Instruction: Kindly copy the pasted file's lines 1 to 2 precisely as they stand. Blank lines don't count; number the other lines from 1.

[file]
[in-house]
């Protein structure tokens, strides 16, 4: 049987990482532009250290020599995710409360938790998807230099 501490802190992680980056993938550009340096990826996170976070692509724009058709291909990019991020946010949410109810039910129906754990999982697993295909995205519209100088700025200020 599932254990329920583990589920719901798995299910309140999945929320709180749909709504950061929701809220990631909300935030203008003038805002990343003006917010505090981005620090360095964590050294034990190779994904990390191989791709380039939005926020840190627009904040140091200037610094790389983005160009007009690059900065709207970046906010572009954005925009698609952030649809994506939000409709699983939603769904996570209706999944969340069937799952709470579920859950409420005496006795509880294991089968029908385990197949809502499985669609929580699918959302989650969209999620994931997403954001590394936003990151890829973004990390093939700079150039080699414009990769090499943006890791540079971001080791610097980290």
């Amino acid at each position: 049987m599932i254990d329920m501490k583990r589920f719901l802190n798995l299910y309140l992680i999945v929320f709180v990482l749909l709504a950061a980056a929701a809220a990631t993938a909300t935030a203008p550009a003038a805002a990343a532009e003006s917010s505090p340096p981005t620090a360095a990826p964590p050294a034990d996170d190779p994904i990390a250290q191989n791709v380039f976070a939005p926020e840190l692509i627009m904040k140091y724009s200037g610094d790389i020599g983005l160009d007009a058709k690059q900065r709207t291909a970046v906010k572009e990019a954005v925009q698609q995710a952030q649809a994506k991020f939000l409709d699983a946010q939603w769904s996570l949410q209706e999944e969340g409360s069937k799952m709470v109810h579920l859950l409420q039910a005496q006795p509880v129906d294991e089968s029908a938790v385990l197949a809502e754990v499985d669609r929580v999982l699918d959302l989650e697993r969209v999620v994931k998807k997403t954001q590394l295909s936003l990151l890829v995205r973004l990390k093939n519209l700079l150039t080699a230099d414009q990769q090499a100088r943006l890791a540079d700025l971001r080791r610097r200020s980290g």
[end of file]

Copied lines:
[in-house]
């Protein structure tokens, strides 16, 4: 049987990482532009250290020599995710409360938790998807230099 501490802190992680980056993938550009340096990826996170976070692509724009058709291909990019991020946010949410109810039910129906754990999982697993295909995205519209100088700025200020 599932254990329920583990589920719901798995299910309140999945929320709180749909709504950061929701809220990631909300935030203008003038805002990343003006917010505090981005620090360095964590050294034990190779994904990390191989791709380039939005926020840190627009904040140091200037610094790389983005160009007009690059900065709207970046906010572009954005925009698609952030649809994506939000409709699983939603769904996570209706999944969340069937799952709470579920859950409420005496006795509880294991089968029908385990197949809502499985669609929580699918959302989650969209999620994931997403954001590394936003990151890829973004990390093939700079150039080699414009990769090499943006890791540079971001080791610097980290």